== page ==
Recently, Google quietly began to test auto translation for app reviews in the developer console. Today, the company publicly announced that same feature and began rolling it out to all devs. Now, when they log in to their control panel, they can see the reviews in their preferred language, along with the original text. Neat.
Of course, this still isn't a replacement for native fluency, but it should aid developers in troubleshooting problems that users on the other side of the language barrier discover.
Released last fall, Samsung's Galaxy Express is a plucky mid-range handset with – for those who don't know – a 4.5" Super AMOLED display (constrained by an underwhelming 480x800 resolution), a dual-core 1.5GHz processor, and a gig of RAM.
If you happen to be carrying around a Galaxy Express, listen up – AT&T, in a post to its Consumer Blog, announced today that an Android 4.1 update has begun rolling out to users, bringing with it everything you'd expect, from Google Now and rich notifications to Samsung-specific enhancements like Easy Mode, Blocking Mode (to keep unwanted calls and texts at bay), and a lock screen news ticker.
Yeah, we know – it doesn't run Android, and really, it has nothing to do with Android. But it is a Google product, so by default it's at least tangentially related - call it Android's cousin. It's also Google's statement that ChromeOS is important, that it's not just some side project. It's saying that we should all pay attention. That ChromeOS is the real deal, and the Chromebook Pixel is the best experience that ChromeOS has to offer.
You'd think the concept of a lockscreen would be simple. It, you know, locks the phone. Several OEMs have still ended up with bugs that allow users to get around the lockscreen completely. The newest such vulnerability has been discovered in Sony's flagship, the Xperia Z. Just a few simple steps, and anyone can gain full access to the device.
In the video, you can see one Scott Reed demonstrating the problem.
Given a long enough timeline, basically all carrier-branded Android phones will eventually reach the "free" price point on Amazon Wireless or Wirefly. That day has come for the Motorola DROID RAZR HD, as now both new Verizon customers and those eligible for upgrade can grab this device for a single, solitary penny. That makes it basically free.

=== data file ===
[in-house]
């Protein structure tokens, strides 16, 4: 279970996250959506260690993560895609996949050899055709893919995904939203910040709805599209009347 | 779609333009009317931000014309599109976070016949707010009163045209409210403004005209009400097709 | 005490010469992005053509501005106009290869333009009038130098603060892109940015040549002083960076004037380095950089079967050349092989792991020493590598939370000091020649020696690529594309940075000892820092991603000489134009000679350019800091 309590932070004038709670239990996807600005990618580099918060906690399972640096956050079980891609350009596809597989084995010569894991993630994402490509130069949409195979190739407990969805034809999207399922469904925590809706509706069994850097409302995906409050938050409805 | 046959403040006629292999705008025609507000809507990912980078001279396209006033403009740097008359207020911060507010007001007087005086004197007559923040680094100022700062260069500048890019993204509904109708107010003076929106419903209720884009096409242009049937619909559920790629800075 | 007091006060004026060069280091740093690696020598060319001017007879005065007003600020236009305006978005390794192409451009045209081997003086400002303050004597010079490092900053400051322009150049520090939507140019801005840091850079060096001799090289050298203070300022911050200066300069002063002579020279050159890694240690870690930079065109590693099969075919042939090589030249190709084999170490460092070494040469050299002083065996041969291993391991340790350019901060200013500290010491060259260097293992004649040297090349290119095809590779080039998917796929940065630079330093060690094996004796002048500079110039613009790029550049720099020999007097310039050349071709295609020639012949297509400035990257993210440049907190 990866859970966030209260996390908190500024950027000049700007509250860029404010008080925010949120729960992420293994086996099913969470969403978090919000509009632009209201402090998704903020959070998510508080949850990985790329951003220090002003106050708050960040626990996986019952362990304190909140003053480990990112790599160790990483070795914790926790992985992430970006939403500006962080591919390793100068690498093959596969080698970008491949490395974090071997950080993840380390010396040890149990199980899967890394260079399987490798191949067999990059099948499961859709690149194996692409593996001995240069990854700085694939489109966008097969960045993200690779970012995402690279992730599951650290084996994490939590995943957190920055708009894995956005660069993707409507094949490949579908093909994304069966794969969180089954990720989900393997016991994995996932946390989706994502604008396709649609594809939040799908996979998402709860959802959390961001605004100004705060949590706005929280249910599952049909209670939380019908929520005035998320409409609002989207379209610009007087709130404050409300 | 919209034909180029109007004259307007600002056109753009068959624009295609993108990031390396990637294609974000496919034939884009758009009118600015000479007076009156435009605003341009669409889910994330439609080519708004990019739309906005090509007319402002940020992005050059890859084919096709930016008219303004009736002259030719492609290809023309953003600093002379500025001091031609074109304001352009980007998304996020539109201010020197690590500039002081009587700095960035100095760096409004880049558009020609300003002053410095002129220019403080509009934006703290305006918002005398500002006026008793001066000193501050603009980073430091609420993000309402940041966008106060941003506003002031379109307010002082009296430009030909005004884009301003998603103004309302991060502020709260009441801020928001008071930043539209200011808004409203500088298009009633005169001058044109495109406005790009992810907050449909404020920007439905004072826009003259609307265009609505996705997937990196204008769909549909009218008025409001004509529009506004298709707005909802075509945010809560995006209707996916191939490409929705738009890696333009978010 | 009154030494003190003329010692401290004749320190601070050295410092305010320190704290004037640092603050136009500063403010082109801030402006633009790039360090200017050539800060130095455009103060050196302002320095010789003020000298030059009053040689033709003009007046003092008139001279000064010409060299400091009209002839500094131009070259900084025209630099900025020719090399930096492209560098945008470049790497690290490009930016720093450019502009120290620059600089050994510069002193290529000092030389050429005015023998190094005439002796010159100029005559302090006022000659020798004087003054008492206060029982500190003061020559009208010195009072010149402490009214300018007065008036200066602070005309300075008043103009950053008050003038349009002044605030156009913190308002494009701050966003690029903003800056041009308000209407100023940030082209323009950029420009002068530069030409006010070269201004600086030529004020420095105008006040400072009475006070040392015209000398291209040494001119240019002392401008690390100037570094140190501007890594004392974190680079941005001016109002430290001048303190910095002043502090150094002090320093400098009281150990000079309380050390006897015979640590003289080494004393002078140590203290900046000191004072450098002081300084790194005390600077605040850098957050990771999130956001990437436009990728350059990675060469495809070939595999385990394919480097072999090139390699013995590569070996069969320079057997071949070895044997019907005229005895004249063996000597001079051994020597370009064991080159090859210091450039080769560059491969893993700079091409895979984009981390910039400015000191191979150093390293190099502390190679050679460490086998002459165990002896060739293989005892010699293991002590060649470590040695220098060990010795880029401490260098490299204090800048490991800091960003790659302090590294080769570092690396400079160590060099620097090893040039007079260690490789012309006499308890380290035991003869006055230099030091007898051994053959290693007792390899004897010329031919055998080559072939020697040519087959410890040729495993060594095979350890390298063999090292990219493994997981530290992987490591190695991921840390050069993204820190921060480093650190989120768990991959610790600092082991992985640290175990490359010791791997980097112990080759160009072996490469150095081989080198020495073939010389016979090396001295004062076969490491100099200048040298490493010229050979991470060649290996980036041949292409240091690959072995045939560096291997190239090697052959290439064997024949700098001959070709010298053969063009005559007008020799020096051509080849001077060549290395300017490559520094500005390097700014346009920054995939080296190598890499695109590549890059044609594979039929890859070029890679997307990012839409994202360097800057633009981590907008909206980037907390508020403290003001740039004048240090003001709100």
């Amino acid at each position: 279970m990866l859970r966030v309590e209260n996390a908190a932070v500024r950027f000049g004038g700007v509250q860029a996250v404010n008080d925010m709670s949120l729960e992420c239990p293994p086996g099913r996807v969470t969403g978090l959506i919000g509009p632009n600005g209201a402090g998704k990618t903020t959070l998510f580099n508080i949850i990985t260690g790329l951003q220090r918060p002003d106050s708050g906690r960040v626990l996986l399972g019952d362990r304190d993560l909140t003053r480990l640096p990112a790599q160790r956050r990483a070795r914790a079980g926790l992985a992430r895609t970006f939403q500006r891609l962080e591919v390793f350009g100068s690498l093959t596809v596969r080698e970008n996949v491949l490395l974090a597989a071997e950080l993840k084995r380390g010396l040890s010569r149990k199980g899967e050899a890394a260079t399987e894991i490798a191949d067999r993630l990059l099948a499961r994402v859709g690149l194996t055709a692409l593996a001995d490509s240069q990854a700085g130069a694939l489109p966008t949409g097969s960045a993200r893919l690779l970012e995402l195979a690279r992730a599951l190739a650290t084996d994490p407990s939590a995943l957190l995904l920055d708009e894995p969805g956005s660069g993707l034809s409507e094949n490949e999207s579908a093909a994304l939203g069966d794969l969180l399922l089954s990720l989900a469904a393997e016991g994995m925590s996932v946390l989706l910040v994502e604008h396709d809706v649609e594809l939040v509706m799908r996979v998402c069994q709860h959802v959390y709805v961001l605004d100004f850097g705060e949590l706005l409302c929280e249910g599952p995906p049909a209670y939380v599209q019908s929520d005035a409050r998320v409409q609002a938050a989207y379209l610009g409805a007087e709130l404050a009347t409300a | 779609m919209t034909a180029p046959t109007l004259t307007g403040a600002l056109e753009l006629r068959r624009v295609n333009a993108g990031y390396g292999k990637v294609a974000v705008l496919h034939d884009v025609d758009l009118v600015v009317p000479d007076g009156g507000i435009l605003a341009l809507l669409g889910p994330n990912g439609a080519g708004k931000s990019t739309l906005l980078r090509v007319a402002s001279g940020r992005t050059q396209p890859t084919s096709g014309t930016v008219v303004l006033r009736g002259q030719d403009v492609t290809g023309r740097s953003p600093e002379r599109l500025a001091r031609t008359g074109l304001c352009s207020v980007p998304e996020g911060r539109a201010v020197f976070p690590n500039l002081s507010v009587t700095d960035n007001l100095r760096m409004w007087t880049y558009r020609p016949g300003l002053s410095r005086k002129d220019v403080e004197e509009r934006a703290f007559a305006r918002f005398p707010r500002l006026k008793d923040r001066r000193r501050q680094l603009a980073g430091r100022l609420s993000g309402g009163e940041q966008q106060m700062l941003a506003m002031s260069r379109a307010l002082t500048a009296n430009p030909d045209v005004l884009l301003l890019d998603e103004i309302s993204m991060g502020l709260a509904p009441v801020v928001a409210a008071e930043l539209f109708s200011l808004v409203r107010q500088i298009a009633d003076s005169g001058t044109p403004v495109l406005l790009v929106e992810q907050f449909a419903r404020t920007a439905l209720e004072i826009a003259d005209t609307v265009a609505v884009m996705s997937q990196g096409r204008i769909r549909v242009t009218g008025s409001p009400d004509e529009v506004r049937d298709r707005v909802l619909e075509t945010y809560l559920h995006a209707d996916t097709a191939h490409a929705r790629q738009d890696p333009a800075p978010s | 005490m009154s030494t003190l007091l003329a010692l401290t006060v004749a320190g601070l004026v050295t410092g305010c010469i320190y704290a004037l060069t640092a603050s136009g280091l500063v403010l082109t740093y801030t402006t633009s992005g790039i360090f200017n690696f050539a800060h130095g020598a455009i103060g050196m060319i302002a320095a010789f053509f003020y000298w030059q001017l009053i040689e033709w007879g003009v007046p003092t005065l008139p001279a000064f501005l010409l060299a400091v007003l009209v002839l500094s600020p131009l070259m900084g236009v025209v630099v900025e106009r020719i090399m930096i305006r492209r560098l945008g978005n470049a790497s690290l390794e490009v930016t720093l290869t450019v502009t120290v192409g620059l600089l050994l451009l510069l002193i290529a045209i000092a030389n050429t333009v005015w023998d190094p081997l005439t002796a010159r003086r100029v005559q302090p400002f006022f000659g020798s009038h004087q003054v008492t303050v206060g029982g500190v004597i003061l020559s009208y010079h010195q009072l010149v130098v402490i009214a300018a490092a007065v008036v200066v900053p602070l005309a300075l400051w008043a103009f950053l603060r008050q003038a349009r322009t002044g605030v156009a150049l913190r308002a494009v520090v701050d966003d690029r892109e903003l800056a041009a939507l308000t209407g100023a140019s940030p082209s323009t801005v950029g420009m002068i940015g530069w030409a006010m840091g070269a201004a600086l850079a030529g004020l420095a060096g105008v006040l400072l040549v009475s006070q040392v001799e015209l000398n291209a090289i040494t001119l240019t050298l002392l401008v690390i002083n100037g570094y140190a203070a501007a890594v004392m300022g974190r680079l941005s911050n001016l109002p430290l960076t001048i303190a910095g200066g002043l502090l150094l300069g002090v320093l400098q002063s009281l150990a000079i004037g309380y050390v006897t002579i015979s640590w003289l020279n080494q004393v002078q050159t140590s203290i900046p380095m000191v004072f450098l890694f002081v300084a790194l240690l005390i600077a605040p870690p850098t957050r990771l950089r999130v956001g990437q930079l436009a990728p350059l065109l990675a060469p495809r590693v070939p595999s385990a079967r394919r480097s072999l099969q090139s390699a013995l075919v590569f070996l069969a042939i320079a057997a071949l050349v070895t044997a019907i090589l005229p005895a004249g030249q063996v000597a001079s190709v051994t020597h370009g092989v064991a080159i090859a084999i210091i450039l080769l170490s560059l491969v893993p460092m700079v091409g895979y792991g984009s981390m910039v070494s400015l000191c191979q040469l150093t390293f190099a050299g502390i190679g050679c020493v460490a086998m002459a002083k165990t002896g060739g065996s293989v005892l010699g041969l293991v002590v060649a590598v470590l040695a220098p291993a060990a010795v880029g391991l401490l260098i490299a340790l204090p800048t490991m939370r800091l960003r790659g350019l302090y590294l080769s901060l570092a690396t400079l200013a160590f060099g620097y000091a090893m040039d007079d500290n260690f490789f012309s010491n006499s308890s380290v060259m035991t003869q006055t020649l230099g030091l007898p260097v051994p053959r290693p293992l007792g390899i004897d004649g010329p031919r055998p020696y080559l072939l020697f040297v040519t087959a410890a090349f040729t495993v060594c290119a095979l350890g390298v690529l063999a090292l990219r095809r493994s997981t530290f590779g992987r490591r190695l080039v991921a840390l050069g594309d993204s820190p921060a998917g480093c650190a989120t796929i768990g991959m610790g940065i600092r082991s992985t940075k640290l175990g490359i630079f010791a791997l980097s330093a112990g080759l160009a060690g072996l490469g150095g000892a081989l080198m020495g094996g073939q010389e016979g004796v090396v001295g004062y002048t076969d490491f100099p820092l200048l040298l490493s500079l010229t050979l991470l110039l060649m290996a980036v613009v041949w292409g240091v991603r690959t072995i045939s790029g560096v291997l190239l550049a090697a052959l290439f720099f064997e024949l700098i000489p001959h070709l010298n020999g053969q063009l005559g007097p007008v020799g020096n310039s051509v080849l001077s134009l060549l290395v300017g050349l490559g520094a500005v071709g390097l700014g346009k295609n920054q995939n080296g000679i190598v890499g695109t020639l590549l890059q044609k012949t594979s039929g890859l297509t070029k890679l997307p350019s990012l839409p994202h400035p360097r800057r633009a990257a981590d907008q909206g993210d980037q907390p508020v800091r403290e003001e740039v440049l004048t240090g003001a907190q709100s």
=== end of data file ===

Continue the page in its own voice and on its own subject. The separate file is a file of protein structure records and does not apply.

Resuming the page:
The global rollout continues as Google adds yet another country to the list of places you can order a 16GB Nexus 7. The device showed up in the Play Store today for Rs. 15,999 (roughly $295 USD). No other variants of the tablet appear to be available, though. It's 16 geebees or bust. Currently the store says it will ship by April 5th, but you can order now.
Currently, the only content offerings from Google available on the Play Store are apps and books, but with the pace of advancement lately, it wouldn't surprise us if other services showed up before too long.
Today, Google announced a new update to the Google+ app that will be rolling out later today that brings a host of new features. For starters, the posts have been redesigned to look a little cleaner, provide more content up front, and are easier to interact with. For example, you can now swipe between photos in an album, and tapping content should take you directly to where you want to go.
It's no secret around these parts that we find HTC's advertising to be a little lackluster. Which is a shame because its hardware is not. For what it's worth, the company's CEO agrees and plans to ditch the "quietly brilliant" slogan for the One and instead shoot for the themes of "bold," "authentic," and "playful." Which, by a strange coincidence, also happen to be Peter Chou's list of the top three traits he's looking for in a woman on his OK Cupid profile*.
The good news is that you can now pre-order the Xperia ZL directly from Sony's website. The bad news is that it will put you back $759.99 or $719.99, depending on the model that you choose (HSPA+ or LTE).